Of course its difficult to ignore the growing crisis in Egypt. Regardless of what people think of the coup and the removal of Morsis government (not saying I support him, actually he strikes me as a sort of Egyptian GW Bush…just with more Koran thumbing but not quite as dumb). But theres a right way and a wrong way about going about dealing with protestors. Clearly the Egyptian military has chosen the wrong way.
Indeed images of them using the same tactics as the Israeli army (going after stone throwing youths with armoured bulldozers and tanks) is going to play right into the hands of any extremists. And its worth remembering that that there are plenty of hot heads in the Muslim Brotherhood who will use this as justification for all manner of things, including terrorist attacks. As President Kennedy once said, those who make peaceful protest and democratic change impossible, make violent revolution inevitable.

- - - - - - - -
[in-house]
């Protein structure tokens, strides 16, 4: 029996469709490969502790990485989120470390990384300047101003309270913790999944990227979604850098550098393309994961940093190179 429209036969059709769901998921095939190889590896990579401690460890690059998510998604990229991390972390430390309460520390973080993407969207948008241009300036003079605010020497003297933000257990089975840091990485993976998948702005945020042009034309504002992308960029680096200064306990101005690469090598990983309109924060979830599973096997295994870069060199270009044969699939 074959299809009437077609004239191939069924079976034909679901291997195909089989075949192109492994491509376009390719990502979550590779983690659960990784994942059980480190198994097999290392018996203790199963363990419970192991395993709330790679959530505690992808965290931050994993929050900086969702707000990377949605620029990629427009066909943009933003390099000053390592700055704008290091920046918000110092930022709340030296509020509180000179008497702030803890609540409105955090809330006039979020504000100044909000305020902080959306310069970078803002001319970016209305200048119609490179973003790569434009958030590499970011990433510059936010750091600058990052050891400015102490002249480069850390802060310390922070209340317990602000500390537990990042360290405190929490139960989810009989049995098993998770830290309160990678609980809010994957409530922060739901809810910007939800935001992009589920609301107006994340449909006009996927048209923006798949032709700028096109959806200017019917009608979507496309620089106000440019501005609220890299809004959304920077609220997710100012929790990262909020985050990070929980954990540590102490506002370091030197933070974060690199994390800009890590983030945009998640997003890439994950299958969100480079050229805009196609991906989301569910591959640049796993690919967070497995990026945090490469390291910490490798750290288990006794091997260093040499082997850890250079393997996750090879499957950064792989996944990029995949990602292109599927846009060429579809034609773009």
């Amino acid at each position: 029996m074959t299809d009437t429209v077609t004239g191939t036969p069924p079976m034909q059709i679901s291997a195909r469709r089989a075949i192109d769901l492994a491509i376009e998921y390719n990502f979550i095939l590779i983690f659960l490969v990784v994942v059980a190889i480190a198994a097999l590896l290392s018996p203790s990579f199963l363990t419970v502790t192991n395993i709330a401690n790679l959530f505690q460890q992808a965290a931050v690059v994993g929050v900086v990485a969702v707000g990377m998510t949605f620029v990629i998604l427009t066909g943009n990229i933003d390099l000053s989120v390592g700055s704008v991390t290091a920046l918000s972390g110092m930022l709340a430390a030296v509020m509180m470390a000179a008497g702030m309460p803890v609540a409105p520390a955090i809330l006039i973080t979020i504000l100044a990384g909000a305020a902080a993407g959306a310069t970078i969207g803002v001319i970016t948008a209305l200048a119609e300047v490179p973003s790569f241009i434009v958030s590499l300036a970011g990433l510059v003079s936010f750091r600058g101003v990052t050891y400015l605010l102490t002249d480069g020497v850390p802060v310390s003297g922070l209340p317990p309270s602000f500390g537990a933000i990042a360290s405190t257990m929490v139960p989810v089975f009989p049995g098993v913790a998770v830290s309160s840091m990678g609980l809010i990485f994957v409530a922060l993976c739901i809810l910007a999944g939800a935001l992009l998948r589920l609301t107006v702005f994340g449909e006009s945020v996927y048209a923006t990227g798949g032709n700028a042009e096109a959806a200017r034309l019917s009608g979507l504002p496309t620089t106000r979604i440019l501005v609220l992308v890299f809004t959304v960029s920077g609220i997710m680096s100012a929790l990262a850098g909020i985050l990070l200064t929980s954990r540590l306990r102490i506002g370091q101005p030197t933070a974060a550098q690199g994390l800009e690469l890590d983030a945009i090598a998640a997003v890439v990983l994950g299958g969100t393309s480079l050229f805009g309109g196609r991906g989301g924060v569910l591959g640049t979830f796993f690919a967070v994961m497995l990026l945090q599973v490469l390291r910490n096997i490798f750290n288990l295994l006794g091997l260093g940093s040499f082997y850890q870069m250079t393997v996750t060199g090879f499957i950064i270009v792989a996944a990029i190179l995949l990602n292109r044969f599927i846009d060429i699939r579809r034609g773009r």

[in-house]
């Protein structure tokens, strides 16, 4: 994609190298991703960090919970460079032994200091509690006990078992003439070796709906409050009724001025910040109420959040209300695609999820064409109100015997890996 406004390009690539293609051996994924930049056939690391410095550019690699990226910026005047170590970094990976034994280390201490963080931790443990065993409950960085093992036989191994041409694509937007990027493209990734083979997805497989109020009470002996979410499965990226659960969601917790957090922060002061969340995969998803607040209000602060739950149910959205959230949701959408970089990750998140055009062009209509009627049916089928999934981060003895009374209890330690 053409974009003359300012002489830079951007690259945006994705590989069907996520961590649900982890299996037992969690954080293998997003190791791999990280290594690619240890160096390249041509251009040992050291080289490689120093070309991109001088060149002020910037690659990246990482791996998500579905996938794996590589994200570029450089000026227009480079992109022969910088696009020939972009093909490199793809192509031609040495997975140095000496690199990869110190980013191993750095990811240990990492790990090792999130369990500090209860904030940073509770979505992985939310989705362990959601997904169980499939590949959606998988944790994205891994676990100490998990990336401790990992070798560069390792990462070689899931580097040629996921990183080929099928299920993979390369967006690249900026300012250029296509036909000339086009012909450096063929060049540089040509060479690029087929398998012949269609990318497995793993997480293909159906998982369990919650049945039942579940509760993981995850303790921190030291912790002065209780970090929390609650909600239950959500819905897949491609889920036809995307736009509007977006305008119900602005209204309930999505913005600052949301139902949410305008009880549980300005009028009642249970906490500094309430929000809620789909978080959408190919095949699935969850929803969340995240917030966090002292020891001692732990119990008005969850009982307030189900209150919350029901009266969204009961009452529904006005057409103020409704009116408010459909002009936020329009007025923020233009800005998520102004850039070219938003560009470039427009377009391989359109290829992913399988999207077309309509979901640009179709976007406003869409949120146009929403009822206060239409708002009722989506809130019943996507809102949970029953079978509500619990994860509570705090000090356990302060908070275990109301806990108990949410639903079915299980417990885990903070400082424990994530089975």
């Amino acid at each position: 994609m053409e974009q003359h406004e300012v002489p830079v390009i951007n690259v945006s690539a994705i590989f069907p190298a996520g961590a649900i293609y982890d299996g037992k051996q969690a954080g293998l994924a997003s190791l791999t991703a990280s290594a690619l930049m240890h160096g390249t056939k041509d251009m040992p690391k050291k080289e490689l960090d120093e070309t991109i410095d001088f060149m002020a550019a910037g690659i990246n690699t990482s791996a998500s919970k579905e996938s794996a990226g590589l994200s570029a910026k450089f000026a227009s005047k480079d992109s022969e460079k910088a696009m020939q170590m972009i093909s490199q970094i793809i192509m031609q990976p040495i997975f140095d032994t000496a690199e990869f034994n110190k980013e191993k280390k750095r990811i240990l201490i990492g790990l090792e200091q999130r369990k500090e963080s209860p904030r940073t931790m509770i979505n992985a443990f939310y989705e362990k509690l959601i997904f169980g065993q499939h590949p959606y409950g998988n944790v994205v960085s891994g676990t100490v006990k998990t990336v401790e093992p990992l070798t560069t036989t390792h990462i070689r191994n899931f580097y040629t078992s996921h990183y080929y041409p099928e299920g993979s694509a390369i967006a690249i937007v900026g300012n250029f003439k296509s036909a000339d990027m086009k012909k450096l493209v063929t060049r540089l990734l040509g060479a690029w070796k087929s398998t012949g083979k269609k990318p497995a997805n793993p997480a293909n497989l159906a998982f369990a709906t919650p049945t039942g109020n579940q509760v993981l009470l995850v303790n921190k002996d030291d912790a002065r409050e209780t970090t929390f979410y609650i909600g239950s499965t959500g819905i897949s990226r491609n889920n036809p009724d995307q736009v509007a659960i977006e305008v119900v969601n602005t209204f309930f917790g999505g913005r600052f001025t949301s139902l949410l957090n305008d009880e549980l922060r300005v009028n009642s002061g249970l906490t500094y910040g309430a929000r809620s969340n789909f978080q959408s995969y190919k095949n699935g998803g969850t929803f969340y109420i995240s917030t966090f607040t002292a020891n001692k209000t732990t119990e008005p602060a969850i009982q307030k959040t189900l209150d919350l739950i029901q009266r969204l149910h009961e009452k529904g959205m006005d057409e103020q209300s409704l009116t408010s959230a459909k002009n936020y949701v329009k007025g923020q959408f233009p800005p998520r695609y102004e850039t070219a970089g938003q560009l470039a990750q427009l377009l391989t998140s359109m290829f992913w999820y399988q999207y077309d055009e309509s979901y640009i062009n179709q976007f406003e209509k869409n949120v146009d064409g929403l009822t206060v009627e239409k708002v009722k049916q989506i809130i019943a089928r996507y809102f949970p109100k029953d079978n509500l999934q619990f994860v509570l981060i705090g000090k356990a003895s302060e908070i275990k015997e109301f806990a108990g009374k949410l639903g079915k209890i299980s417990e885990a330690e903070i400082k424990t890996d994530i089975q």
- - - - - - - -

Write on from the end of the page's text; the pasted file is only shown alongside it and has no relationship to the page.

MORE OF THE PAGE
And one can practically hear the sniggers in the Kremlin from here. No doubt, the Russians will argue that there is now no real difference between their backing of the Syrian Regime and its fight against islamists and the US providing military support to the Egyptian junta as it cracks down on islamists.
And my response on both counts is the same, an immediate arms embargo on both Egypt and Syria until both sides in both conflicts go back to the negotiating table. And if that doesnt get the message across, selective sanctions, in particular of oil imports and exports (no oil, no tanks, nor bulldozers on the streets). If the Egyptians (and the Syrians) are to learn how this much fangled democracy thing works, that means showing them that behaviour like this has consequences. Then maybe next time the military will think twice.